RE: The Matrix has you
By lemonadesoda on 8/21/2007 6:48:03 PM , Rating: 3
The point being made, is not that it is scientifically impossible, but that it is scientifically a very inefficient approach. Much easier and much more efficient is to brew alcohol or manuf. gases and use these as energy sources.

The Island's concept of using humans for "body parts" is a much more plausible and scientific approach to the misuse of humans.

RE: The Matrix has you
By Scorpion on 8/21/2007 6:57:55 PM , Rating: 3
Ok that's what I was trying to get at. I was waiting for the response. If the point was really on the efficiency of the conversion. The energy input required to "farm" the humans and even to produce the "food energy" required to keep them living would probably be much greater than the output. But it's a Sci-Fi movie and they can simply say that the machines have discovered more efficient ways of harnessing that power. :)

As other methods of deriving energy then yes you could argue that their resources would be better used converting energy that required less input and yeilded more output. Without sun you're really limited in energy sources and chemical energy is the most viable.

If the machines didn't need us for energy then it wouldn't have made for much of a movie about enslaved humans. :) It is just a movie after all.

RE: The Matrix has you
By LogicallyGenius on 8/23/2007 4:18:25 AM , Rating: 2
I cant wait for chairs that generate electric currents as we seat on them. COOL it.

RE: The Matrix has you
By smitty3268 on 8/21/2007 7:28:33 PM , Rating: 2
That bugged me every single time I watched the movie - using humans for power is inherently inefficient, because our bodies are using the inputs for lots of other stuff, like keeping us alive. Still, it made for a great story.

RE: The Matrix has you
By Xenoterranos on 8/21/2007 11:24:17 PM , Rating: 2
And you call yourselves nerds!
During the initial reveal by Morpheus, it is mentioned that the robots are powered by a combination of human batteries and "a form of fusion". So there, science prevails!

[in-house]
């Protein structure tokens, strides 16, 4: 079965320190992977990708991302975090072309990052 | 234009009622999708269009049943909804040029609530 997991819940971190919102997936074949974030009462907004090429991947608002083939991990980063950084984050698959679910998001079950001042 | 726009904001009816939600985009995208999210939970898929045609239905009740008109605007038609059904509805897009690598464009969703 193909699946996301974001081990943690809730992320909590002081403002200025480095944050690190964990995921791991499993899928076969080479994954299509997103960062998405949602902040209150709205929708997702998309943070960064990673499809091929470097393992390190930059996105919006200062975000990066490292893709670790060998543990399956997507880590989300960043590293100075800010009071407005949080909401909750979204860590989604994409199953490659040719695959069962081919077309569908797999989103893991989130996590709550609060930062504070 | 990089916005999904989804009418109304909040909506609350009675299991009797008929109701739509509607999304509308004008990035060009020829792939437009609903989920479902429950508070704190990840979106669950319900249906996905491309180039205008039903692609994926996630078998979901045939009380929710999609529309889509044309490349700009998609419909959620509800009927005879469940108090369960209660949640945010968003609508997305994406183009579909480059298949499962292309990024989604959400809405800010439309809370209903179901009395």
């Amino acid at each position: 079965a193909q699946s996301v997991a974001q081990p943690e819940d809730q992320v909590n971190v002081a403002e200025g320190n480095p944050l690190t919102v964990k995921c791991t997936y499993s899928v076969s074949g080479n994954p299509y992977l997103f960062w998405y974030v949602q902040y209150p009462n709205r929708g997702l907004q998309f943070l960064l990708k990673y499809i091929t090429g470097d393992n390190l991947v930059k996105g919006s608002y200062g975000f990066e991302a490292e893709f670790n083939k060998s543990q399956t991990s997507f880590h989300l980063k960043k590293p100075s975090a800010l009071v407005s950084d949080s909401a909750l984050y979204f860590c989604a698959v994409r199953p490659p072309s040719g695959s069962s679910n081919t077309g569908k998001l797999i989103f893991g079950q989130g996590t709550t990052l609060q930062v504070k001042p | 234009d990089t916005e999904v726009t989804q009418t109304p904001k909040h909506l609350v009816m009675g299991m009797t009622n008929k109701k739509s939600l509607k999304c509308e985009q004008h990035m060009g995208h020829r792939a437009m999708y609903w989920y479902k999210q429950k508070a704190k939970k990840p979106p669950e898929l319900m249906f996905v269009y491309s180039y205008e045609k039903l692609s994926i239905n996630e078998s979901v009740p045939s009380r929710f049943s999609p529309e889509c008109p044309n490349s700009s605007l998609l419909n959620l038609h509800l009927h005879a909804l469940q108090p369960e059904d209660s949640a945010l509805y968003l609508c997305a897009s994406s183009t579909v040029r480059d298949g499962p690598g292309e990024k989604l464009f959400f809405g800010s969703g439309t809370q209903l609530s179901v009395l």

RE: The Matrix has you
By smitty3268 on 8/22/2007 12:39:48 AM , Rating: 2
Yes, I know. In the 3rd movie they say that the machines can survive without the people but it just wouldn't be pleasant. But if they have fusion, then why do they need the humans again? Presumably there's some reason that it can't provide them enough power, but choosing humans for their boost just seems stupid. They've got to be feeding us with some sort of biological food substance - wouldn't simply burning whatever they're giving us be more efficient than feeding us, maintaining our bodies, and creating the matrix to contain us? Anyway, it's science fiction and they had to come up with some sort of way to explain the background story. Maybe they've genetically engineered us to live by feeding us plastic waste products, or something... Sure they could have gotten bacteria to do it, but they wanted to humiliate us.

RE: The Matrix has you
By smitty3268 on 8/22/2007 12:40:41 AM , Rating: 2
Sorry, I guess that was actually the 2nd movie, wasn't it.

RE: The Matrix has you
By Samus on 8/22/2007 3:01:46 AM , Rating: 2
> "They used us as batteries..."

Just so. Unfortunately, that was without a doubt the most scientifically ridiculous part of an otherwise great movie.

I couldn't agree more. Why use us when you have far better and simpler alternatives from nuclear sources?